From Booklist

*Starred Review* Characters do occupy duplexes in the latest mind-bending novel from the ever-provocative Davis (The Thin Place, 2006). But because this is a wildly imaginative tale of dualities, the seemingly simple concept of “duplex” is, like blown glass, superheated and stretched into astonishing shapes and dimensions. Humans and robots live together on an orderly suburban street. The robots look human by day but turn back into little needle-like entities at night. Large gray rabbits are everywhere. Miss Vicks, a teacher, regularly walks her dachshund and sometimes finds herself traversing a bizarrely morphing landscape. Everyone adores the neighborhood sweethearts, pretty Mary and baseball star Eddie; then strange and sinister things happen to them in encounters with a man known as Sorcerer. An older girl bewitches the younger girls with alarming stories involving a prophecy about a half-human, half-robot child and a catastrophic flood. Shrewd, wizardly, archly funny, and emotionally fluent Davis recasts fairy tales, warps time and space, illuminates the inner dynamics of robots, takes us to the beach and a creepy girls’ boarding school, and subtly envisions the perils global warming will bring. The result is an intricately fashioned, wryly stylized, through-the-looking-glass novel of forewarning about the essence of being human, endangered souls and “ancestral memory,” and how stories keep us afloat. --Donna Seaman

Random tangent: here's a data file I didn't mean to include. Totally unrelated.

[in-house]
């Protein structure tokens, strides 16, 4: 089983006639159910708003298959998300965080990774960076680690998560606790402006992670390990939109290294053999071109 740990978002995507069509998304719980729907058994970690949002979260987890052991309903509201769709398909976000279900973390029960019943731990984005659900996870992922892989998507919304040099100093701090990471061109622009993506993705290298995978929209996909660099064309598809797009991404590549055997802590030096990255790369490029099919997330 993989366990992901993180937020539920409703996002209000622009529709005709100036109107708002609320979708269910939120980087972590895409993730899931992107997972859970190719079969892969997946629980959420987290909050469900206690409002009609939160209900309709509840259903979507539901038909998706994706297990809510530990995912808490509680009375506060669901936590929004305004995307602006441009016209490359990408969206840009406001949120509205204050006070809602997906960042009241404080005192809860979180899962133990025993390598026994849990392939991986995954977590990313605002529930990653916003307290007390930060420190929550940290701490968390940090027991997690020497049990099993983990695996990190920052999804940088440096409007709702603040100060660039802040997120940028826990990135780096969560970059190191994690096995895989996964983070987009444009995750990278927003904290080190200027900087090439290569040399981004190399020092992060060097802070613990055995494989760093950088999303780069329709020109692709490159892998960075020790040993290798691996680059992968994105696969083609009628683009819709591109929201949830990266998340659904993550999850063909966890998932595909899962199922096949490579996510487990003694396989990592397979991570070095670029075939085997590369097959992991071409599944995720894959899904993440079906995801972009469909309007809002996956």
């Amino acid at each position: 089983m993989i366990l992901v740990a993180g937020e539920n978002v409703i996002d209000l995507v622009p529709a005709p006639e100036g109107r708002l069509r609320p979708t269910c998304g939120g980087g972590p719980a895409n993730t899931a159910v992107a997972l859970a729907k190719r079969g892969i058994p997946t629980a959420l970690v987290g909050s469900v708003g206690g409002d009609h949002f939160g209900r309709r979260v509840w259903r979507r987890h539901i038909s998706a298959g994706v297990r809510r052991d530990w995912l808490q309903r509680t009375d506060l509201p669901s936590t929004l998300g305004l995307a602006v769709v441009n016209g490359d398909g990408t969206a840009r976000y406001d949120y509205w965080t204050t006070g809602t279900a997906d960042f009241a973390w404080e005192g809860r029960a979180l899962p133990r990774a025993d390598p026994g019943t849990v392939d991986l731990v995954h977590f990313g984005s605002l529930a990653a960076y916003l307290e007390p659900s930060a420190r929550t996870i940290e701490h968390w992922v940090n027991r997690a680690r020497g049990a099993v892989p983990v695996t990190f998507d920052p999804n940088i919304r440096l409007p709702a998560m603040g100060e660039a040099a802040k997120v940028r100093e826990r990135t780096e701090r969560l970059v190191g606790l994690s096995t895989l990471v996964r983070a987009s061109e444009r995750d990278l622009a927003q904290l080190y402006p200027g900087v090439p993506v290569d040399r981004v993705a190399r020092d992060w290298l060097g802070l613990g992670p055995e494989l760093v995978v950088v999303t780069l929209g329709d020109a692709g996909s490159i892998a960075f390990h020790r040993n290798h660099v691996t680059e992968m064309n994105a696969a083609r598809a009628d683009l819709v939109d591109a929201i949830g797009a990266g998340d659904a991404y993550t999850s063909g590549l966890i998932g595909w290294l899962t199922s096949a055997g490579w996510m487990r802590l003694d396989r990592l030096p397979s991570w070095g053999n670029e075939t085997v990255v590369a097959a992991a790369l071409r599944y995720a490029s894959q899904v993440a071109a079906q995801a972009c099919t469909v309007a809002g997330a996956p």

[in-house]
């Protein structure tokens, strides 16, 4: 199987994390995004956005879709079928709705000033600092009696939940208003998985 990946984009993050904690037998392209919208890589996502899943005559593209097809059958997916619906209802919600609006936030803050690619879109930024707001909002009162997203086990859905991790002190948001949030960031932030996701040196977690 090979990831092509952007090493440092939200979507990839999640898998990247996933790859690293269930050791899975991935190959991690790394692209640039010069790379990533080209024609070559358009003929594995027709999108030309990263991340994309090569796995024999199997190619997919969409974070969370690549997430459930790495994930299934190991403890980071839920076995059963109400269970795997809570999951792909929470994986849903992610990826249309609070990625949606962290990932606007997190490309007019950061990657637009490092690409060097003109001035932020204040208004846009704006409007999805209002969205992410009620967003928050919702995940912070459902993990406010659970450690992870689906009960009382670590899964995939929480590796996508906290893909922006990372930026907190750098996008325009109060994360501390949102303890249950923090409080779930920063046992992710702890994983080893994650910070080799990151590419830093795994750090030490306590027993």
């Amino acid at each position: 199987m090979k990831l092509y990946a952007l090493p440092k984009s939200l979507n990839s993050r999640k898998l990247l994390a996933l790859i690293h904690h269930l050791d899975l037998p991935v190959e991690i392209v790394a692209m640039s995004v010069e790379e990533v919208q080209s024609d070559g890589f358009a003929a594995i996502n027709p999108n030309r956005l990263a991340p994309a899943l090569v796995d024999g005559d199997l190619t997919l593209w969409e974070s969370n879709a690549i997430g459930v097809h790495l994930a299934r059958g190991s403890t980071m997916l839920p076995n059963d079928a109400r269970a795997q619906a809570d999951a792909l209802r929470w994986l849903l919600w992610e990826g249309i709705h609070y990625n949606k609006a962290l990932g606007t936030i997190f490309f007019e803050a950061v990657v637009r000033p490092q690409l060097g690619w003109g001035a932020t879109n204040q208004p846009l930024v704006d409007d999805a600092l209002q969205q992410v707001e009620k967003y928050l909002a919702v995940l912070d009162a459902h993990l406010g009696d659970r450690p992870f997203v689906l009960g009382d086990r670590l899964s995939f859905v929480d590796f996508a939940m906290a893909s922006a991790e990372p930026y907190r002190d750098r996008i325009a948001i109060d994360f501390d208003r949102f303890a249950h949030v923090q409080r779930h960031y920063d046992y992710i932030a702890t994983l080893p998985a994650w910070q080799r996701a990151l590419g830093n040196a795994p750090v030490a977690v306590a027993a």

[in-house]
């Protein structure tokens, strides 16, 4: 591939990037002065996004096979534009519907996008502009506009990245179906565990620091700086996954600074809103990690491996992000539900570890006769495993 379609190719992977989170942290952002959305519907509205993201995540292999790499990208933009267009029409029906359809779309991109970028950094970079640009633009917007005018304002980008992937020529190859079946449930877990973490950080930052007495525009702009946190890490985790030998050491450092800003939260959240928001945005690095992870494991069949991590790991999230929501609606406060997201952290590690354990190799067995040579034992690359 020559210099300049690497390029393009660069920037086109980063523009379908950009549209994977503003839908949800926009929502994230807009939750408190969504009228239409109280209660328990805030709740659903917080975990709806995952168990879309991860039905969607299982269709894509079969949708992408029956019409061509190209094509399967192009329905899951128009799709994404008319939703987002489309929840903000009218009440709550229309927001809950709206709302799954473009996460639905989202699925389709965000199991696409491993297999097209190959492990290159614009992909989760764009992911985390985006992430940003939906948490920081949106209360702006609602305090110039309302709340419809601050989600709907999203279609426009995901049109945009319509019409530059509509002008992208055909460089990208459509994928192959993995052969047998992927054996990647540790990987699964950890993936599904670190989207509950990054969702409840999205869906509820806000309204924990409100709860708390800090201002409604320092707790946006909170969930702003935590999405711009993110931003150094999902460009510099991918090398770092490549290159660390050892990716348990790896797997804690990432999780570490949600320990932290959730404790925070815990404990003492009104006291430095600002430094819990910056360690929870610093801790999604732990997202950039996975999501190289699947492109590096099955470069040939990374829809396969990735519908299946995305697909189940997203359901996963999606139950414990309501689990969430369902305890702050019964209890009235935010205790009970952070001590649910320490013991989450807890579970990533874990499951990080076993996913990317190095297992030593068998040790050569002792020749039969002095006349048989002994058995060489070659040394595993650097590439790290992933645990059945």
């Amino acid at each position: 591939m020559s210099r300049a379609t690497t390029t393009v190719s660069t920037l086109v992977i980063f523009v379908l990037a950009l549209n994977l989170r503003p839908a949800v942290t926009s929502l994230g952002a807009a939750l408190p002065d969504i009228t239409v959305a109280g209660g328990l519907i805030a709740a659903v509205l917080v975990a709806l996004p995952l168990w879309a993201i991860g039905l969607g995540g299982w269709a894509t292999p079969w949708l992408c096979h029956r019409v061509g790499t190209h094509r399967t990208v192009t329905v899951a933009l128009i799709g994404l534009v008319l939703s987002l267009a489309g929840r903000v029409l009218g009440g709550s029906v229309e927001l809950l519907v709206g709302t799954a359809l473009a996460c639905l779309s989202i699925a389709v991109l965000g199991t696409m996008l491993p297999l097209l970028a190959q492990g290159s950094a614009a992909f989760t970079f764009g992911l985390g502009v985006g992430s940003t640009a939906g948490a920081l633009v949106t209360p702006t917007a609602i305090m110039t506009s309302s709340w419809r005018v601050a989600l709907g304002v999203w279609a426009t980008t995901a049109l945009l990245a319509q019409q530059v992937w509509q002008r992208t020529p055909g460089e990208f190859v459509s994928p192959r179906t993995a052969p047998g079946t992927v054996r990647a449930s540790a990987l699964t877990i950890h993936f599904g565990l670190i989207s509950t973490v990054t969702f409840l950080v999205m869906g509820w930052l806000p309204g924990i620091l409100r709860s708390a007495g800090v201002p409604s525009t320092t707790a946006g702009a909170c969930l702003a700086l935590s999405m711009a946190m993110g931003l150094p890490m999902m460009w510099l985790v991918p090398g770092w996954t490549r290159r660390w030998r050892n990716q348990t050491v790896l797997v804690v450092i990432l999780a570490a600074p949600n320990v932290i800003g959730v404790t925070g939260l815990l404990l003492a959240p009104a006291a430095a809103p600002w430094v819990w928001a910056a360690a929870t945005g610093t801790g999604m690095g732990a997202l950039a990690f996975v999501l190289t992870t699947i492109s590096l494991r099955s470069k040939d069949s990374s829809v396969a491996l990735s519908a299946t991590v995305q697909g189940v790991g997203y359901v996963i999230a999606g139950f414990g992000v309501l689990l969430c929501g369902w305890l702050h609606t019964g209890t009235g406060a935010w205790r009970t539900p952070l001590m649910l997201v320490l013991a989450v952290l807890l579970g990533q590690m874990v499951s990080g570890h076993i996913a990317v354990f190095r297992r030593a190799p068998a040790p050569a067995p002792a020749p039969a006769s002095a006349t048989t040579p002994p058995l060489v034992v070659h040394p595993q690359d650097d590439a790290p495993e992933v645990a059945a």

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Customer Reviews

The author has a wonderful way with words, but the lack of plot bothers me.
P. Lund
It's the kind of dream that you get after consuming too many chili cheese dogs.
J. Erbes
The newest novel, 'Duplex,' reads almost like a collection of short stories.